Let the word and the legend go before you. Today, on author Stephen King’s 69th birthday, MRC announced it is developing The Dark Tower as a TV series with Sony Pictures, based on the fourth installment of the books series, Wizard and Glass. The feature film adaptation is slated for a February 17, 2017 premiere.
Due to adult themes, The Dark Tower TV show is being developed for cable or a streaming platform, with an eye toward a 2018 premiere. The Dark Tower is based on the novels by King and created for TV by Nikolaj Arcel and Anders Thomas Jensen. Film stars Idris Elba and Tom Taylor have signed on. Ron Howard, Brian Grazer, Akiva Goldsman, and Jeff Pinkner are executive producing. MRC and Sony Pictures are financing a limited series of between 10 and 13 episodes.
The 2017 movie stars Elba as gunslinger Roland Deschain and Matthew McConaughey as the Man in Black. Tom Taylor plays Jake Chambers.
MRC made its press release through EW. Check it out.
First off, it’s definitely happening.
MRC and Sony Pictures, which is releasing the film, have committed not just to financing a pilot but a full run of between 10 and 13 episodes, depending on how the scripts and story arcs develop. The Dark Tower show will begin shooting in 2017 with plans to premiere it in 2018, ideally around the time the film becomes available on cable or streaming services.
What the producers don’t yet have is a distributor. The darkness of the story rivals that of Game of Thrones, so they will require either a cable or streaming platform (MRC also makes House of Cards for Netflix, so they have a history already.) But MRC is not going to wait for a partner to come aboard before moving forward.
Elba has signed on to appear as older Roland alongside Tom Taylor, 15, who plays Jake Chambers in the film, a boy from present-day New York who harbors a secret, psychic power and is grappling with visions of the tower and the men (and other creatures) who are trying to reach it.
That duo will serve as the framing device for the show’s central story, which takes place many years before the events depicted in the film. Since the series will be Roland’s origin story, a younger actor will be cast to play the aspiring gunslinger as a teenager, back before the realm of Mid-World “moved on” into chaos and bloodshed.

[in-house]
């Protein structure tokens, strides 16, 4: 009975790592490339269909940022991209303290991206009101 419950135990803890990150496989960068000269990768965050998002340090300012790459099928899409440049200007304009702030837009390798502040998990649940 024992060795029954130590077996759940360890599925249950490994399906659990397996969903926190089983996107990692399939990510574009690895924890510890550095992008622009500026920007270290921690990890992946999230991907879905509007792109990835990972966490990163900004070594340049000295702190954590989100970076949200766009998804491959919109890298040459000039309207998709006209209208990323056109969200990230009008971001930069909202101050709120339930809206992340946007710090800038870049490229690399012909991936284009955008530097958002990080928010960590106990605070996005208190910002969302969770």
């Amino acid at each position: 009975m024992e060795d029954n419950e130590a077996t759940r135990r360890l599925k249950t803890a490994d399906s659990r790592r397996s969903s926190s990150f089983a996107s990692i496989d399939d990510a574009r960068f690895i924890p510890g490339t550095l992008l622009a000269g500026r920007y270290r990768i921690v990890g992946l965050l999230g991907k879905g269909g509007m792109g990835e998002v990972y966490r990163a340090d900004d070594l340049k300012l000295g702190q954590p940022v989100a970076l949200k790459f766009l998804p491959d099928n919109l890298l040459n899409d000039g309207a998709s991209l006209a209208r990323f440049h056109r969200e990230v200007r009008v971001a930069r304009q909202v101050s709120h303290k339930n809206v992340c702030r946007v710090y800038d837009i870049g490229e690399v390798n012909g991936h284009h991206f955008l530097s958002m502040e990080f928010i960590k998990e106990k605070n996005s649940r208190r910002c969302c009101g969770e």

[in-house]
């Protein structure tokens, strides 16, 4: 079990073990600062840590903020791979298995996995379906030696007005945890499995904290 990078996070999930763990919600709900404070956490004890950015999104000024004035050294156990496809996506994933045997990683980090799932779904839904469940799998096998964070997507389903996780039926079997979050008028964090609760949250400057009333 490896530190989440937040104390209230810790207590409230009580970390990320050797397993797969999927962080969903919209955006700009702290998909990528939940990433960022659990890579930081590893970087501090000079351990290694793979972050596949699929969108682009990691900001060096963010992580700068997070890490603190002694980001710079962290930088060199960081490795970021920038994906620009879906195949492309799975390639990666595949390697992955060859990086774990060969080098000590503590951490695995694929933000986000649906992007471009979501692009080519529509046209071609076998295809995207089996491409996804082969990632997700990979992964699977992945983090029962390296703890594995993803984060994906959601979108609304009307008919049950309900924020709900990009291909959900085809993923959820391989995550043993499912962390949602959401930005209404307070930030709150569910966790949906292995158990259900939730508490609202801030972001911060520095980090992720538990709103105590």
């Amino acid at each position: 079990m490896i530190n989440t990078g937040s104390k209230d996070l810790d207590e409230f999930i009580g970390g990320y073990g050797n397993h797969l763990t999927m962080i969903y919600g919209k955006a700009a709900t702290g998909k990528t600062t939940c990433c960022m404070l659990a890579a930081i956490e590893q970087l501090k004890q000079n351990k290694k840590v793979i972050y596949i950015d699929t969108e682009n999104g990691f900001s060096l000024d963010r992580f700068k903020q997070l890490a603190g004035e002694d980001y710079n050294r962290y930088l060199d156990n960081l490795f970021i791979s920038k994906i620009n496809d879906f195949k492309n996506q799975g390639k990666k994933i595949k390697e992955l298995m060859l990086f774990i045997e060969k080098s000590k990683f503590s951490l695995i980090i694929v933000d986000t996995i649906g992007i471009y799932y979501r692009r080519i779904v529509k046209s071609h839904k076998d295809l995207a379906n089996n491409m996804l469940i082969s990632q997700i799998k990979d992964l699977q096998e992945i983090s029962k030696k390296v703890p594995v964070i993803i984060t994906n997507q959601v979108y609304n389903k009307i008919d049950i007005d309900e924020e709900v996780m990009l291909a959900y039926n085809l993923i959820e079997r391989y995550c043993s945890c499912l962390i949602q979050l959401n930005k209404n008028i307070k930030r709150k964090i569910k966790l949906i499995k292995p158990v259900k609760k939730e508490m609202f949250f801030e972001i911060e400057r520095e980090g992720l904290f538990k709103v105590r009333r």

Goldsman will serve as one of the executive producers, along with Jeff Pinkner and Imagine Entertainment’s Ron Howard and Brian Grazer (who inspired McConaughey’s spiky, crow-feathered hair in the movie.) The film’s director, Nikolaj Arcel, and co-writer, Anders Thomas Jensen, are working on the script for the show and will be executive producers as well, but another showrunner will be hired to oversee day-to-day operations.
McConaughey’s involvement is a possibility, but not locked in. His character, Walter, is a semi-immortal who wields powerful, ancient magic and is a major element of Roland’s origin as a six-shooting knight, but in King’s books this sorcerer often takes on different names and appearances.
So, the character will be in the show, but he may be inhabiting the shape of another actor.
NIGHTMARES & DREAMSCAPES
Back in Roland’s younger years, the Man in Black was known as Marten Broadcloak, an adviser to Roland’s father, Steven, the ruler of Gilead. (Yes, ironically, the father of Roland is… King Steven.) Even back then, Marten was a ruthless manipulator who, in a gambit to destroy young Roland, manuevers the hot-headed boy into prematurely taking his gunslinger trials against instructor Cort Andrus.
That part of Roland’s tale was partially laid out in King’s original novel, The Gunslinger, and it will form part of the TV series while the bulk of the show will focus on the fourth book in the saga, Wizard and Glass, which told another tale of young Roland and his early tribulations.
Although written in the middle of the series, Wizard and Glass is primarily a prequel that features Roland and his ka-tet of fate-forged allies, including the boy Jake, listening to the story of the gunslinger’s past while preparing for the next leg of their journey.
In this framing device for the book, they are camped within reach of a “thinny,” which is a kind of aurora where reality has eroded and people who draw too close can be consumed like it’s a black hole. Roland tells his new friends of his first encounter with such a thing, unspooling a tale about being sent by his father on a mission to the Barony of Mejis, a distant seaside kingdom in the same dimension as his homeland of Gilead.
As a tribute to King on his 69th anniversary in our world, MRC created this map, overlayed with a quote from the book, which was spoken by Cort to a young Roland.
What do you think? Are you a fan of Stephen King’s Dark Tower books? How do you like the sound of The Dark Tower TV series? Will you watch?